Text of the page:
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Rossini: Petite Messe Solenelle

  • 23 Oct 2022
  • 4:00 PM
  • Rachel M. Schlesinger Concert Hall and Arts Center

Rossini had written 40 operas by the time he was 37, the last of these being Wilhelm Tell.  At that point he did something unique in the history of art: He declared that he was through with writing operas and settled down in Paris to enjoy himself. Historians have puzzled over this strange behavior. Rossini’s own explanation was that he had a “passion for idleness.” It does not seem to have occurred to anyone that, since he had made quite a fortune, he could afford to do what only a handful of composers have ever been able to do! He certainly had a wonderful time being lionized, and he did write more music for his soirees – mostly songs and chamber pieces, which he called “sins of my old age.“ At the end of his life, however, he turned to religious texts and produced the Stabat Mater and lastly, the Messe Solenelle, called “petite” because it was written for a small group to perform in his living room: four soloists, eight professional singers for the chorus, two pianos and harmonium (a small parlor organ). It is an astonishing work, full of vitality, as one would expect, but also displaying a formidable command of counterpoint. The choral fugues in this work are fiercely difficult because there is always a slight difference whenever the voice parts return to what in Bach and Handel would be familiar. Rossini’s unbounded imagination and sense of fun are responsible for these surprises. It was characteristic that Rossini, who lived from 1792 to 1868, was born on February 29 (in a leap year).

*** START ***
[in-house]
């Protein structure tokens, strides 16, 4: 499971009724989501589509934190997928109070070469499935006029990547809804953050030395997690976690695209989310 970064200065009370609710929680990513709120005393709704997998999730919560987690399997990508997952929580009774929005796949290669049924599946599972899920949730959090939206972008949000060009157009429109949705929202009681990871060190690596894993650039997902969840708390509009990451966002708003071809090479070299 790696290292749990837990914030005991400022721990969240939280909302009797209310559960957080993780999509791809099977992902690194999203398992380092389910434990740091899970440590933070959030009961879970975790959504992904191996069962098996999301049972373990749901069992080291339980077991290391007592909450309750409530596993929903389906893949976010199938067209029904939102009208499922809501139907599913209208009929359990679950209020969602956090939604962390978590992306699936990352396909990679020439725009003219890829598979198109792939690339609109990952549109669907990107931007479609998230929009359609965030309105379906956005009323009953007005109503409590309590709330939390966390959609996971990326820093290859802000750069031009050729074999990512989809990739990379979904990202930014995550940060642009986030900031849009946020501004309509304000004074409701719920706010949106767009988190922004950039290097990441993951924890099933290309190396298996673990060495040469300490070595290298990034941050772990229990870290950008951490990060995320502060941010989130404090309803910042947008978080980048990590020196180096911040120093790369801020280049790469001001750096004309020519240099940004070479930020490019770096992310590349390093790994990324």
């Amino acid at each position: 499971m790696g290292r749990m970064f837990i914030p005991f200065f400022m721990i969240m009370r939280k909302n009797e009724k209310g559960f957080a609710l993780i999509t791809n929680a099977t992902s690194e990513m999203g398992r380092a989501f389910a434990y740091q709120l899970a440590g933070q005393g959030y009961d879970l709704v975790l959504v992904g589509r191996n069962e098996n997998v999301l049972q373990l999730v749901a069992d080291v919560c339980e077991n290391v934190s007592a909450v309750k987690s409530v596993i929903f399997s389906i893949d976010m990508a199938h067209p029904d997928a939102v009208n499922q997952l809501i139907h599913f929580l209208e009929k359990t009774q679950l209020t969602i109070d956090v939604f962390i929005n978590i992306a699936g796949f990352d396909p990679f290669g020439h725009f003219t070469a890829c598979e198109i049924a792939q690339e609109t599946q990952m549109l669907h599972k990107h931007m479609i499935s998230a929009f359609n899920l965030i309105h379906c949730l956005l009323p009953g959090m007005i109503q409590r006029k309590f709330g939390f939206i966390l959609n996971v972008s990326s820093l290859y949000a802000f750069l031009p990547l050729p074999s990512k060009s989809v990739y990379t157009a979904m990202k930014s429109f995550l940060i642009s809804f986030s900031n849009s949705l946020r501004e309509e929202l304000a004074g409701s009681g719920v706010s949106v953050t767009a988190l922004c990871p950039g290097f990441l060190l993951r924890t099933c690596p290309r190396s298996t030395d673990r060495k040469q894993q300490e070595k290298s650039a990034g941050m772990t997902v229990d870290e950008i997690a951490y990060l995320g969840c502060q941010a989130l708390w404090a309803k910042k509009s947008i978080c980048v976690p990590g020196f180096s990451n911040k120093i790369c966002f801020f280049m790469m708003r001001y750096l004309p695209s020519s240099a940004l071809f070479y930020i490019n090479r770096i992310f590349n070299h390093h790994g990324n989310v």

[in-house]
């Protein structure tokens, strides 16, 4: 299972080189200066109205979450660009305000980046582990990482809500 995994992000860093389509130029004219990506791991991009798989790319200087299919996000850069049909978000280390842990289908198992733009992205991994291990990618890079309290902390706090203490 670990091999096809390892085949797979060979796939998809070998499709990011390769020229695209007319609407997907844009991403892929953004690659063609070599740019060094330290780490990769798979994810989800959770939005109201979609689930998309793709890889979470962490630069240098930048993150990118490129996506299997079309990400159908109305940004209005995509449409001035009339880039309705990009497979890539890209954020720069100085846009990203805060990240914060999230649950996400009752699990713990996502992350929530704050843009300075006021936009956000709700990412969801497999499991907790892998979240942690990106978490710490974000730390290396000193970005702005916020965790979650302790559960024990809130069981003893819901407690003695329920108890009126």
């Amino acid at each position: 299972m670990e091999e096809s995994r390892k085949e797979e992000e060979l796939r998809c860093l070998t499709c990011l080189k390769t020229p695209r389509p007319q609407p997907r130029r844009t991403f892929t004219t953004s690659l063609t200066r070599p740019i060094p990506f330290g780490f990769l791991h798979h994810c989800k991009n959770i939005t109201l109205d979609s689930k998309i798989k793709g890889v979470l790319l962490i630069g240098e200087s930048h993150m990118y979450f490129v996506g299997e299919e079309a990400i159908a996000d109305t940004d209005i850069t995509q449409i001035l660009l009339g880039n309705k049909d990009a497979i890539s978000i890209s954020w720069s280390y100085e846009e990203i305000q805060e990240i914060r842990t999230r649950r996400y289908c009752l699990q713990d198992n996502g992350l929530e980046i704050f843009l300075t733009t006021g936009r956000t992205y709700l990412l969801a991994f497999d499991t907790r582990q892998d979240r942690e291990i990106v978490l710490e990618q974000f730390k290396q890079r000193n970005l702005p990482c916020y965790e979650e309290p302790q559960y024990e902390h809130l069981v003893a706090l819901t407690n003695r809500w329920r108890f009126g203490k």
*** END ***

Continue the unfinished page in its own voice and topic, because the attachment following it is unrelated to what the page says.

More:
We look forward to celebrating his 56th “birthday” in 2024!

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